1. Destiny

      I have asthma and did allergy testing and found our im allergic to dogs . thought it was gonna be a problem. its not. I take clartin for allergies and most other triggers and symbicort as an asthma regulator. my asthma doctor said most people with severe asthma take something anyways. Its helpful for more than dogs. i went from in e.r . multiple times in a month to a few times in a year.

    2. Tifiney Harkins

      Your daughter and her housemate both have equal rights. The only thing I can think of is to limit the dog to the handlers room and not in common areas.

  5. Suzy

    I just picked out a sheltie pup. I had one when I was married thirteen years ago. My md is writing a letter that I will carry with me. I am on disability fir aniexty and depression. The breeder said it will do well in an apartment. Try to read a book about training them to do potty outside.

  6. Donna Clayton

    Years ago I owned a Sheltie, and I have also had a Lab. Additionally, I have always wanted a Golden Retriever. Would any one of these breeds be acceptable in an apartment as well? I recently went thru a divorce and very much want a support dog; however, I generally prefer Lab’s and Golden Retriever’s.

    1. Tifiney Harkins

      any breed can be an esa or a service dog and your landlord can’t charge you a deposit or rent. If the complex isn’t pet-friendly they can’t deny you because of the dog.

  7. Sue Grooms

    The person who told me about this told me she got a voulcher to purchase her dog with but I have seen nothing to suggest this yet! So far the only benefit I see is your letter can helps renters allow them to keep a dog when rules say no dogs. And you can fly with you pet in the cabin with you at no charge. Neither one of these benefits is anything that would apply to me. But the person who told me about this said you also help in helping us purchase one of these dogs! Thats is what I am interested in and any future help with vet bills. Do you help with that?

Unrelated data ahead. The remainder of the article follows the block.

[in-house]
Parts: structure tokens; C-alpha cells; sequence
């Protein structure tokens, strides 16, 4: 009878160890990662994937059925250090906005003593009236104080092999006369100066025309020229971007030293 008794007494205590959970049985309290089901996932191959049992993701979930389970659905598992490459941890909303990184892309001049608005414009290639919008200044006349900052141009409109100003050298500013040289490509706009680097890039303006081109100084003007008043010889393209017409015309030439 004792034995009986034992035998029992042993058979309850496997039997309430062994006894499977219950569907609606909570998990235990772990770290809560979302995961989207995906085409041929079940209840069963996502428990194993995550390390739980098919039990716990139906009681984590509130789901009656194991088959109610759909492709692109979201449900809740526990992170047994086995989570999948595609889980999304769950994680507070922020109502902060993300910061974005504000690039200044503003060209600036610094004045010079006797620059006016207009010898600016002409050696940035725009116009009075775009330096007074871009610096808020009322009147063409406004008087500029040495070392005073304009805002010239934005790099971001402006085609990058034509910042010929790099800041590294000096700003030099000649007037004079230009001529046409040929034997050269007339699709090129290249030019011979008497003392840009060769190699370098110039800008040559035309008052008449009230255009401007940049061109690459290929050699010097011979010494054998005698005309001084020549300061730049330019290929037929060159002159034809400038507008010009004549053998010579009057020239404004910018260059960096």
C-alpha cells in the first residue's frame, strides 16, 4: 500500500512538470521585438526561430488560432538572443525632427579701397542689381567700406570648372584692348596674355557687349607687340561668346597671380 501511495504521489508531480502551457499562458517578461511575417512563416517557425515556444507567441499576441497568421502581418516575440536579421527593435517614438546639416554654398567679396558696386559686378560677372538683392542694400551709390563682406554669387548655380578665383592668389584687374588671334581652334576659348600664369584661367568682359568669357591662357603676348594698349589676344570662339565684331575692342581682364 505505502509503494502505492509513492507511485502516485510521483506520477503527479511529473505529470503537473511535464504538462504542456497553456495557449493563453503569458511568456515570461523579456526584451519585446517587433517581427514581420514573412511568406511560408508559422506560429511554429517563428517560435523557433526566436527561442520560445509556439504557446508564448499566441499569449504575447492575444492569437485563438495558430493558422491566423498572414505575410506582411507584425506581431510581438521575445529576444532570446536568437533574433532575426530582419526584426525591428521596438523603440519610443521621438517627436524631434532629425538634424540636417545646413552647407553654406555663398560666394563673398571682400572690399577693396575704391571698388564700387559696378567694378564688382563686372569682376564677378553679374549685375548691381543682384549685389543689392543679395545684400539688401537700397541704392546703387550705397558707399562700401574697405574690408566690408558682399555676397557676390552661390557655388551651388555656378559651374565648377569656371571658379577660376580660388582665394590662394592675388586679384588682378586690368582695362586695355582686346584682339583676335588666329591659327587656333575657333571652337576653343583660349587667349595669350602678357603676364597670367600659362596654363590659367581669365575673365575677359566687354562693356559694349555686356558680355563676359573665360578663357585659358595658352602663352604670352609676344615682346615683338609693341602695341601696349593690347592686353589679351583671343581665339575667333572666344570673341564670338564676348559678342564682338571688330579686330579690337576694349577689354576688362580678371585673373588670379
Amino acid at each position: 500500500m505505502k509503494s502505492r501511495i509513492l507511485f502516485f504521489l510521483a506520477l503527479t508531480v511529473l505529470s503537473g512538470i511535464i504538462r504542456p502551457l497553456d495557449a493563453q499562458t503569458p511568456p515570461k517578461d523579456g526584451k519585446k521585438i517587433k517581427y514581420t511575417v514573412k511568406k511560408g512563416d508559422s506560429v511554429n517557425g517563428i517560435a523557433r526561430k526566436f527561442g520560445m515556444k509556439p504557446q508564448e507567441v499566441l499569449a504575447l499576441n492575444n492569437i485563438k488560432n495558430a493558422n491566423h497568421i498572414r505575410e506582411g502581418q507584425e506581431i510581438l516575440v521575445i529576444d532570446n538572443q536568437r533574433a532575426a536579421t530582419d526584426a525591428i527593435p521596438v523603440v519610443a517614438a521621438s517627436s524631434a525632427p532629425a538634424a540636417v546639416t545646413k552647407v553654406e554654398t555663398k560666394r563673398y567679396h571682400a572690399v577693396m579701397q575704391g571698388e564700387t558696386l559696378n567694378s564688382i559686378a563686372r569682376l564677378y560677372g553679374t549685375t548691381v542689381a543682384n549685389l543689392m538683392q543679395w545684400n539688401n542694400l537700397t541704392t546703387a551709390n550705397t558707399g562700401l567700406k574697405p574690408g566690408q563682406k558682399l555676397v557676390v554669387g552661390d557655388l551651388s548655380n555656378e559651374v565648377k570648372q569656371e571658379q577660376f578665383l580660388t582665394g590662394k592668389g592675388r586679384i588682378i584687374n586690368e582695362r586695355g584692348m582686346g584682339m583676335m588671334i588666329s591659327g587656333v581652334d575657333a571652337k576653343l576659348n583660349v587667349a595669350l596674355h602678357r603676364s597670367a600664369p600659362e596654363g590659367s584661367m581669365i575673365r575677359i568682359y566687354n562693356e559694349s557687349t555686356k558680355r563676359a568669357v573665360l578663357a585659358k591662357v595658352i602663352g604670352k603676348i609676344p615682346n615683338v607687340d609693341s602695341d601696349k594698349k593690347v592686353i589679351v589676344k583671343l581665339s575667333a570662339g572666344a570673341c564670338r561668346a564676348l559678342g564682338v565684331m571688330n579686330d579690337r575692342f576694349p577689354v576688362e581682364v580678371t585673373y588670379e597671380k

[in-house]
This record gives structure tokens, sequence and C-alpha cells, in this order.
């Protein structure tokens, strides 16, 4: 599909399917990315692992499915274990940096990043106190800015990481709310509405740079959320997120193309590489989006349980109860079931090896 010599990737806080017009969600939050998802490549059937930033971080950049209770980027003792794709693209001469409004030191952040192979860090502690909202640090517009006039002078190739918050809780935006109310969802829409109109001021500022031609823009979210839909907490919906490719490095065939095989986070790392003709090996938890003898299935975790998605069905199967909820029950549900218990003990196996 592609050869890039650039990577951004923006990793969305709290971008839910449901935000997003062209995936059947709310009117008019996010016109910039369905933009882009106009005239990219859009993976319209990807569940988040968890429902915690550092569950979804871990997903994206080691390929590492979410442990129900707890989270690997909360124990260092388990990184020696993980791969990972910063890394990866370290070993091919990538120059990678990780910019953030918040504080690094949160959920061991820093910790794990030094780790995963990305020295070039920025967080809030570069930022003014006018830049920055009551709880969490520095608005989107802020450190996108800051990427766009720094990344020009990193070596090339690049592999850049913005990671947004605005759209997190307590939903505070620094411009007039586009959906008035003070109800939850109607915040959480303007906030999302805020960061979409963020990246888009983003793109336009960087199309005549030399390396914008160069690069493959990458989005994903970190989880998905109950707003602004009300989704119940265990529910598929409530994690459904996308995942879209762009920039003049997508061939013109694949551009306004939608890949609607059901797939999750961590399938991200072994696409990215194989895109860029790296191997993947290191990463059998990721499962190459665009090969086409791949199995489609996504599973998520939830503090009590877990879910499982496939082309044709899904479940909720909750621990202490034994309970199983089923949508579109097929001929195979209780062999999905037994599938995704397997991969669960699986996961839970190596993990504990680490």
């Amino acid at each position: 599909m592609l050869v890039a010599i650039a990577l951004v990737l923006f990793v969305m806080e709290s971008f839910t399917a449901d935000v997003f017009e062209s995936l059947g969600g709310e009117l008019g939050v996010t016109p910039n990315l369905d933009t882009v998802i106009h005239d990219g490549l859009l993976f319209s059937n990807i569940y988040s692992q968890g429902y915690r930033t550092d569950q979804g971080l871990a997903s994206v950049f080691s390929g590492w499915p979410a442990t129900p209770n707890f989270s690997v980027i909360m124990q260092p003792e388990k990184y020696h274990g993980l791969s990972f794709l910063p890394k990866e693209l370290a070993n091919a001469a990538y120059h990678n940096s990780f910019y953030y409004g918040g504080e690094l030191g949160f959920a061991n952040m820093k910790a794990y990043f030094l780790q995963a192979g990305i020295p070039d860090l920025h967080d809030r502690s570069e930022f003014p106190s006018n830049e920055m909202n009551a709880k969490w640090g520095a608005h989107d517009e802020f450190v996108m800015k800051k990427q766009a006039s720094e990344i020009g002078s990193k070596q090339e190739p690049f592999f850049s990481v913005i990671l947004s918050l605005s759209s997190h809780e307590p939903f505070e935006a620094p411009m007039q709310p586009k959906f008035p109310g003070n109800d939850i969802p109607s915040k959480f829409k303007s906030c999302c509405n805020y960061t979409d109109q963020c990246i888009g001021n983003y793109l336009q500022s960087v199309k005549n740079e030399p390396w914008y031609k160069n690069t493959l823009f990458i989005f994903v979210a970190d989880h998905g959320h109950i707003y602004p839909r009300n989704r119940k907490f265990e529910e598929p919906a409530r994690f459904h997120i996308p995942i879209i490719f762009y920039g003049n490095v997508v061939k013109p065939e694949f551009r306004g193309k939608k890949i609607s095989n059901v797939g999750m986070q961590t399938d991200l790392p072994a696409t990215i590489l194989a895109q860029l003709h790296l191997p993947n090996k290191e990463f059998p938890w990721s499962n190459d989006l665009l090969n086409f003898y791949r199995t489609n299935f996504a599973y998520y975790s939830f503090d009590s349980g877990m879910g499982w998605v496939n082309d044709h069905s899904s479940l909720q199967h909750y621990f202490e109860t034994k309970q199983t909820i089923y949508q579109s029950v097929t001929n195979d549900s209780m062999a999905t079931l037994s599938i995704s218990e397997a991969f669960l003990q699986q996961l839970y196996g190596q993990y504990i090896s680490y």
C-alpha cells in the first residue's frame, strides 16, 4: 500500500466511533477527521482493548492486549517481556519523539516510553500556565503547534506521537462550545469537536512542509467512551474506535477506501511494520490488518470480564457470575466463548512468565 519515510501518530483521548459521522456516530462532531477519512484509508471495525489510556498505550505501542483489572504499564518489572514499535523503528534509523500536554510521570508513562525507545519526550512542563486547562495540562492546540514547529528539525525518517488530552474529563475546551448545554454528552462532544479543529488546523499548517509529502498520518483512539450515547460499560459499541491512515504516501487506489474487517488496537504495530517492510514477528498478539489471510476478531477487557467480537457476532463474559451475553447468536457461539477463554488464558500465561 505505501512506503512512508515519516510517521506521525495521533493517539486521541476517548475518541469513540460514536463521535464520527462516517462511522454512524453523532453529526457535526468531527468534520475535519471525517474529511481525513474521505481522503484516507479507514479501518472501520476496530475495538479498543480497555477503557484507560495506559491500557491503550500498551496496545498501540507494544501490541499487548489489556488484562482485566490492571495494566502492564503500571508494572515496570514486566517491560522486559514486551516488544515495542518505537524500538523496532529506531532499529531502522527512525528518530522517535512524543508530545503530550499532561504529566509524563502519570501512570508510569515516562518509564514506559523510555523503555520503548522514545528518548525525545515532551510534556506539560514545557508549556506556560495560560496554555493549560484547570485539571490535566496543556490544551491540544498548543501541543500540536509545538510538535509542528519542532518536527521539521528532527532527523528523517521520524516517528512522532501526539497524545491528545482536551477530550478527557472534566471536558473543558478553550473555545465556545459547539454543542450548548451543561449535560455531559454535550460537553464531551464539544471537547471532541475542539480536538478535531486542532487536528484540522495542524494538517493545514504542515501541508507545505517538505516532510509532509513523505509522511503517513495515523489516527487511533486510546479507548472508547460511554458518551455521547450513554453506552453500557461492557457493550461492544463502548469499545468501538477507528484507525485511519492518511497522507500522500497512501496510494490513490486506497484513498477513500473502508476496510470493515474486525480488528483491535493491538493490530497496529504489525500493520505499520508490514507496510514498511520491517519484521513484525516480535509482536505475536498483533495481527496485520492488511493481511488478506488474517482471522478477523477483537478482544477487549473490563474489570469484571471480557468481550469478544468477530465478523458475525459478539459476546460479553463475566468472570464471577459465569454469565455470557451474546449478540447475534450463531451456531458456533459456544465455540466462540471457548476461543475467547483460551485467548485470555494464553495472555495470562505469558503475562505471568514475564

1. Tifiney Harkins

      There are low-income vets. The vulture usually covers the cost of spaying or neutering at an approved vet. I use spay and neuter Los Angles a lot. They have wellness clinics the only thing is hours vary by location.

  8. Sonja Danese Jr.

    I’m in a bad situation and I need to no if I go for housing to the women’s ywca in Schenectady ny will they deny me because of my emotional support dog. Hes a very well behaved miniature Fox terrier

  9. Bob Lowe

    This is amazing! I like the idea that I may be able to qualify my pet to be a ESA. That would be really nice to be able to take my pet places that they wouldn’t normally be able to go. I’m sure they need to be certified, and probably trained as well. How would I go about doing that?

    1. Tifiney Harkins

      ESA don’t have public access rights. The only things an ESA is protected from is flying in the cabin with you and landlords can’t charge a pet deposit or rent for an ESA.

  10. Paul

    does your letter come with an expiration like other companies? Also my apartment complex has a form they want the doctor to fill out, would you be able to fill that out along with my purchase of the product?

    1. Barbara

      Check the laws in your state. In my state, Hippa provides that as long as you have the letter from your health care provider, the landlord can ask nothing else about your “condition”.

  11. amber

    im wandering if this letter will also work for a therapy dog. however my dog is only around for my comfort i already rgistered her but im not sure if i should reregister her as a esa or if the esa letter will work for us.